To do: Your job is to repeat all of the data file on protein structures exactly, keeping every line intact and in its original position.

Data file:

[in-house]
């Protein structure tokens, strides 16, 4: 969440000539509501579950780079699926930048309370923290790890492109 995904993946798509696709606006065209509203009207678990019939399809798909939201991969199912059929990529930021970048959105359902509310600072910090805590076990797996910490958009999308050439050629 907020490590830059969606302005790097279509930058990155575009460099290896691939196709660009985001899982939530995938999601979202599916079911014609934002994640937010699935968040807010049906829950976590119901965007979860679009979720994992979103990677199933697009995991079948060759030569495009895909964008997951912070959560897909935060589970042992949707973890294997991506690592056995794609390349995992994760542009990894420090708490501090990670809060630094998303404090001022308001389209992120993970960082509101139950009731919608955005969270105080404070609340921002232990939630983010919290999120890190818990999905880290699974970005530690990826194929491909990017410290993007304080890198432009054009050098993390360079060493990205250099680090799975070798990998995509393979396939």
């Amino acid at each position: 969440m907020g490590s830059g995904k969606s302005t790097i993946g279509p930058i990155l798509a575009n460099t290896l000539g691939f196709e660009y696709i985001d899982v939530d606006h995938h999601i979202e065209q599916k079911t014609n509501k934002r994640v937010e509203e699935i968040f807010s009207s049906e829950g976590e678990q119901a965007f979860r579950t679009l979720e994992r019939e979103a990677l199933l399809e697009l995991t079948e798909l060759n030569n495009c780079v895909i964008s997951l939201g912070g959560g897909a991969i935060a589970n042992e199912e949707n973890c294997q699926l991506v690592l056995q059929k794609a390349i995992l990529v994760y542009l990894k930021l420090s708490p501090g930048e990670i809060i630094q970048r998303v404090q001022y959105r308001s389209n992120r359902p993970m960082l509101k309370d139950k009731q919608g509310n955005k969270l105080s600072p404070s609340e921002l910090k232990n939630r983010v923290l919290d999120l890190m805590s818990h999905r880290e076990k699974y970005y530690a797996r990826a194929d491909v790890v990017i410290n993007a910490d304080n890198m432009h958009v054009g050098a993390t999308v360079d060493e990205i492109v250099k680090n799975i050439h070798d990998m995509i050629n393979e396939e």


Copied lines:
[in-house]
């Protein structure tokens, strides 16, 4: 969440000539509501579950780079699926930048309370923290790890492109 995904993946798509696709606006065209509203009207678990019939399809798909939201991969199912059929990529930021970048959105359902509310600072910090805590076990797996910490958009999308050439050629 907020490590830059969606302005790097279509930058990155575009460099290896691939196709660009985001899982939530995938999601979202599916079911014609934002994640937010699935968040807010049906829950976590119901965007979860679009979720994992979103990677199933697009995991079948060759030569495009895909964008997951912070959560897909935060589970042992949707973890294997991506690592056995794609390349995992994760542009990894420090708490501090990670809060630094998303404090001022308001389209992120993970960082509101139950009731919608955005969270105080404070609340921002232990939630983010919290999120890190818990999905880290699974970005530690990826194929491909990017410290993007304080890198432009054009050098993390360079060493990205250099680090799975070798990998995509393979396939």
């Amino acid at each position: 969440m907020g490590s830059g995904k969606s302005t790097i993946g279509p930058i990155l798509a575009n460099t290896l000539g691939f196709e660009y696709i985001d899982v939530d606006h995938h999601i979202e065209q599916k079911t014609n509501k934002r994640v937010e509203e699935i968040f807010s009207s049906e829950g976590e678990q119901a965007f979860r579950t679009l979720e994992r019939e979103a990677l199933l399809e697009l995991t079948e798909l060759n030569n495009c780079v895909i964008s997951l939201g912070g959560g897909a991969i935060a589970n042992e199912e949707n973890c294997q699926l991506v690592l056995q059929k794609a390349i995992l990529v994760y542009l990894k930021l420090s708490p501090g930048e990670i809060i630094q970048r998303v404090q001022y959105r308001s389209n992120r359902p993970m960082l509101k309370d139950k009731q919608g509310n955005k969270l105080s600072p404070s609340e921002l910090k232990n939630r983010v923290l919290d999120l890190m805590s818990h999905r880290e076990k699974y970005y530690a797996r990826a194929d491909v790890v990017i410290n993007a910490d304080n890198m432009h958009v054009g050098a993390t999308v360079d060493e990205i492109v250099k680090n799975i050439h070798d990998m995509i050629n393979e396939e």